The NIH has released the findings of the first of 2 early-stage clinical trials on assessing the safety and effectiveness of HIV candidate vaccinations that support additional development of vaccines.
The National Institutes of Health (NIH) released the findings of the first of 2 early-stage clinical trials on assessing the safety and effectiveness of HIV candidate vaccinations that support additional development of vaccines. Results from APPROACH, the first clinical trial, indicated that experimental vaccine regimens were well-tolerated and produced immune system defenses against HIV in HIV-negative adults. The results were presented July 24 at the 9th International AIDS Society Conference on HIV Science in Paris.
Data from the other trial, TRAVERSE, are expected later this year and a larger trial could begin testing vaccination regimens in 2,600 HIV-negative women at high risk for the virus in southern Africa as early as late 2017, according to the researchers.
APPROACH participants included nearly 400 individuals from the United States, Rwanda, Uganda, South Africa, and Thailand. An important part of the preclinical process, funded by the National Institute of Allergy and Infectious Diseases (NIAD), included identifying various subtypes connected to HIV infections in different areas of the world. Using this information, Janssen manufactured and developed “mosaic” vaccines that were constructed to active the immune system’s defenses against varieties of subtypes. The news release also noted that “Together with other partners, NIAID supported the APPROACH trial, which is sponsored by Janssen Vaccines & Prevention B.V., part of the Janssen Pharmaceutical Companies of Johnson & Johnson.”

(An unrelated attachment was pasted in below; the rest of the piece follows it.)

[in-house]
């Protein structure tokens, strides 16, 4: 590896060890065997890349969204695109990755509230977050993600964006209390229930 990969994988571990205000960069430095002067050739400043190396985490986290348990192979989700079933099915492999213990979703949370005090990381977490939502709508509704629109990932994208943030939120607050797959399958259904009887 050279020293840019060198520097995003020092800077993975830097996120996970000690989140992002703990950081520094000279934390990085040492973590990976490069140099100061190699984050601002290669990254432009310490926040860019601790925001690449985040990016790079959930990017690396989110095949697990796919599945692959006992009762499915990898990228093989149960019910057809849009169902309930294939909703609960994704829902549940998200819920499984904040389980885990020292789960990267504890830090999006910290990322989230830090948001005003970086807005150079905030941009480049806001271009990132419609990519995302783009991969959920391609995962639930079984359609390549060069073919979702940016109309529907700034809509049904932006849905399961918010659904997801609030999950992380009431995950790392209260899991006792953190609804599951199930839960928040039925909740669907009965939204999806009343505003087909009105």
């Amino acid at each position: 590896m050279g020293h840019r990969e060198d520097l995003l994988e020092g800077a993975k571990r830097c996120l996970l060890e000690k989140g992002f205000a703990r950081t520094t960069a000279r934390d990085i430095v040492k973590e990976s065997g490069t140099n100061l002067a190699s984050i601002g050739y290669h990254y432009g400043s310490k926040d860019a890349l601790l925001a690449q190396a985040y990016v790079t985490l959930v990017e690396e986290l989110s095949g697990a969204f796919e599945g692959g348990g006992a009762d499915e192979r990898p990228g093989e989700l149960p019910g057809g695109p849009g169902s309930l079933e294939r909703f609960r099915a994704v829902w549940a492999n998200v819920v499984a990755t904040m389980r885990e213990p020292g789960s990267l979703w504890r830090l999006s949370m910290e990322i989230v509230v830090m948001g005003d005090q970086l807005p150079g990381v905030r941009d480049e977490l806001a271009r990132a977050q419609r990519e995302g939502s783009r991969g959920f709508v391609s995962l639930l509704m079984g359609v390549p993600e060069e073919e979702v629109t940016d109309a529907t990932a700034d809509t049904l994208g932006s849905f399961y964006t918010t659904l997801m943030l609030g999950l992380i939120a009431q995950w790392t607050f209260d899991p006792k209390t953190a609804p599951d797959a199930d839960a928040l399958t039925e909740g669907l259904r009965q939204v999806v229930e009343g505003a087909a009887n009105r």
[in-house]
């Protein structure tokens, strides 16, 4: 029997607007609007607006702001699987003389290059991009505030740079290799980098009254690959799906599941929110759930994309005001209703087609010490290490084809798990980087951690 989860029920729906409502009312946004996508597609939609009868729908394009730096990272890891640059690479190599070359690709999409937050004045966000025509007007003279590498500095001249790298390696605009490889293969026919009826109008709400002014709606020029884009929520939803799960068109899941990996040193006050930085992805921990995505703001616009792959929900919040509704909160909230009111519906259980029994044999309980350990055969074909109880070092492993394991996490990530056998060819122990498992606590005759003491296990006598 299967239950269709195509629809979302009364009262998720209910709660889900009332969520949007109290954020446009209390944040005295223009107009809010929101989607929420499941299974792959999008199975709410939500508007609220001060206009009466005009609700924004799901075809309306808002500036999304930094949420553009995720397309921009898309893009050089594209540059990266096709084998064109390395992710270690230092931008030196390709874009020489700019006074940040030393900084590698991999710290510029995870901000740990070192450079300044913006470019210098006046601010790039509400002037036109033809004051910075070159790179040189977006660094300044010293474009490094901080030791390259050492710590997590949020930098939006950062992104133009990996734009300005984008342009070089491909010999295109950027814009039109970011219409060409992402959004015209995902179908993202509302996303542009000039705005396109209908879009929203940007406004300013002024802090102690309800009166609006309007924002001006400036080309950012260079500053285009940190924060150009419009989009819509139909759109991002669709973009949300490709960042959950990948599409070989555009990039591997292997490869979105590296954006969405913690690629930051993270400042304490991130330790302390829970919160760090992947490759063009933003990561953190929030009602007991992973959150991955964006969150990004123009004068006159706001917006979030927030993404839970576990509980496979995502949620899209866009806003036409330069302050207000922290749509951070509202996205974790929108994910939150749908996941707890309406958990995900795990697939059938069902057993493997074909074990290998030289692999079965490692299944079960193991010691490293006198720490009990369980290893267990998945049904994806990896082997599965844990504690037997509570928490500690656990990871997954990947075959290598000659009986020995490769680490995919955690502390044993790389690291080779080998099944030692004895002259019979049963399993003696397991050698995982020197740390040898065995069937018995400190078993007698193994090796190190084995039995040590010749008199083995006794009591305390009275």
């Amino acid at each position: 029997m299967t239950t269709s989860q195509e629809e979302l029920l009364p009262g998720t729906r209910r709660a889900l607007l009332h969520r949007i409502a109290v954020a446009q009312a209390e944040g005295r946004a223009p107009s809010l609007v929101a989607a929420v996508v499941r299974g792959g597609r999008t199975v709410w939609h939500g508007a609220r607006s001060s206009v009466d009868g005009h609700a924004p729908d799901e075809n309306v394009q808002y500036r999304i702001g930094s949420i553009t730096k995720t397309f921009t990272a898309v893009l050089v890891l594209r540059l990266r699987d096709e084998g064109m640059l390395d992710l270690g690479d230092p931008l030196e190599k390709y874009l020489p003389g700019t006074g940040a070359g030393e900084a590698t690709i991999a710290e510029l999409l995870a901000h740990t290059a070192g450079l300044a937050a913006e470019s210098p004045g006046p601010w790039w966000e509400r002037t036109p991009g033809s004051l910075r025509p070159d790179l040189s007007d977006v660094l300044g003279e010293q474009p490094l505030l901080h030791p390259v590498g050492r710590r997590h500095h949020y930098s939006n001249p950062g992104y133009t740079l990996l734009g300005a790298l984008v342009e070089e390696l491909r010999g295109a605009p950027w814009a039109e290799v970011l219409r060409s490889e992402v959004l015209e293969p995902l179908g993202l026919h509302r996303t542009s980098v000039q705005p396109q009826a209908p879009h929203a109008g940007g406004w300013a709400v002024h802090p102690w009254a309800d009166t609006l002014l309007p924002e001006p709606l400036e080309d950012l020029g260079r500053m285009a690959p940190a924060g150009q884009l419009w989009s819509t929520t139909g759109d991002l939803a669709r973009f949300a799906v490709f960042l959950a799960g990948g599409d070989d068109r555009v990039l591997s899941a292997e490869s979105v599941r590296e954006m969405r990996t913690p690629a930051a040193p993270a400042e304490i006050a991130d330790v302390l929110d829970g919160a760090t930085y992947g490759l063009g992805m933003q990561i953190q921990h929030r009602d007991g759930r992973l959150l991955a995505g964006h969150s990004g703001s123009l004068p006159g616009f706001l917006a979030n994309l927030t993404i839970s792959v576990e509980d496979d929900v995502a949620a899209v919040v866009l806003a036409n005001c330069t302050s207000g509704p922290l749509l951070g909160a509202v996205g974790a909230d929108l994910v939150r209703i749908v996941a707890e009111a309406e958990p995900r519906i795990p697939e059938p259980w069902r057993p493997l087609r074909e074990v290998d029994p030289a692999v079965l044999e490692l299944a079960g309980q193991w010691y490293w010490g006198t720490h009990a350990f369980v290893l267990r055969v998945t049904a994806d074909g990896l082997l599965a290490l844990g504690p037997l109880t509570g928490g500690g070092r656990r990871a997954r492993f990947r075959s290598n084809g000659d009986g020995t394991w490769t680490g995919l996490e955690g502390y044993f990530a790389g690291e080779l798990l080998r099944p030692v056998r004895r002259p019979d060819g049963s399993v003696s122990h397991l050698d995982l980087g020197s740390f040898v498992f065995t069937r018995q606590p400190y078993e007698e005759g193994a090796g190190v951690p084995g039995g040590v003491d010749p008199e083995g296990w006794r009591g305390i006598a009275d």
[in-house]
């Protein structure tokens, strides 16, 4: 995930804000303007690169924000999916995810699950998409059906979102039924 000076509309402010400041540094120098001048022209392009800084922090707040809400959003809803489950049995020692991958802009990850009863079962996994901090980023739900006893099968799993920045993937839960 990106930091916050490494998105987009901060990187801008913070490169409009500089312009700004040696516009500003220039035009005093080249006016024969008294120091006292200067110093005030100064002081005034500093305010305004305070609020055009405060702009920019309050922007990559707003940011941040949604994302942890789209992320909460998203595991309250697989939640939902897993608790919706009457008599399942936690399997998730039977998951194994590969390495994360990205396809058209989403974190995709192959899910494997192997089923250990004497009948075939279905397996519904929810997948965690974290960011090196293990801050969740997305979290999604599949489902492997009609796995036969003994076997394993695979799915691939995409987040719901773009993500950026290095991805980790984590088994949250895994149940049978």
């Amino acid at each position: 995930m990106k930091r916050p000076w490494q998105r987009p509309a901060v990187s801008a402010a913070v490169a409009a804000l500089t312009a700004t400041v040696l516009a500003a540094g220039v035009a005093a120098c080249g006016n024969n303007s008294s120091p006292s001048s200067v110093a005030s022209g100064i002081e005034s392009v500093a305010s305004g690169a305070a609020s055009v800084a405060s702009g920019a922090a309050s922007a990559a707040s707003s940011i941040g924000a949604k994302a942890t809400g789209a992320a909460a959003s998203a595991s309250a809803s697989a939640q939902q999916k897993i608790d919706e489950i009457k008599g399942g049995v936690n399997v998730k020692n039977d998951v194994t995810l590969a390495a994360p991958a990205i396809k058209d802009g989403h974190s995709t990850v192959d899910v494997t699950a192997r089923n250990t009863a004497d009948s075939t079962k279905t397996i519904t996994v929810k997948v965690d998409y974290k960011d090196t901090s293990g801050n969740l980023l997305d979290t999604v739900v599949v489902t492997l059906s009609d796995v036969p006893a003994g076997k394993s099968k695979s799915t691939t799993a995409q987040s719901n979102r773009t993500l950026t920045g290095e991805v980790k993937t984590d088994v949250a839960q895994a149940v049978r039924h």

Because the study was randomized, each patient was placed in 1 of 7 experimental groups or the placebo group. Each volunteer received 4 vaccinations over the course of 48 weeks; 2 prime vaccines and 2 booster vaccines. Ad26.Mos.HIV, the prime vaccination, was incorporated in all 7 experimental groups. The vaccination used a modified version of the common-cold virus to distribute 3 mosaic antigens developed from genes of various HIV variants.
The booster vaccinations differed from group to group. The booster either consisted of “various combinations of the Ad26Mos.HIV components or a different mosaic component, called MVA-Mosaic, and/or 2 different doses of clade C HIV gp140 envelope protein containing an aluminum adjuvant to boost immune responses.”
Dan H. Baluch, MD, PhD, who received an NIAID grant, and Janssen collaborated on designing the Ad26-based mosaic vaccines. The vaccines were tested in preclinical studies among animals, and the results indicated the most effective regimen in a study with monkeys could diminish the risk of infection per exposure by 94% and 66% of full protection occurred after six exposures.
In the APPROACH study, after the third vaccination, most participants showed signs of antibodies and immune responses against HIV. The level of responses varied based off the different experimental groups, but the most effective regimen in humans was the most effective regimen in monkeys, as well. The immune responses continued to grow following the fourth vaccination.
The researchers found that more evaluation of this approach would use a regimen comprising 2 Ad26 mosaic primes and 2 boosts with Ad26 mosaic and clade C gp140, according to the NIH release. The ongoing TRAVERSE trial is comparing Ad26-based regimens that have 3 mosaic antigens (trivalent) with Ad26-based regimens that contain 4 mosaic antigens (tetravalent).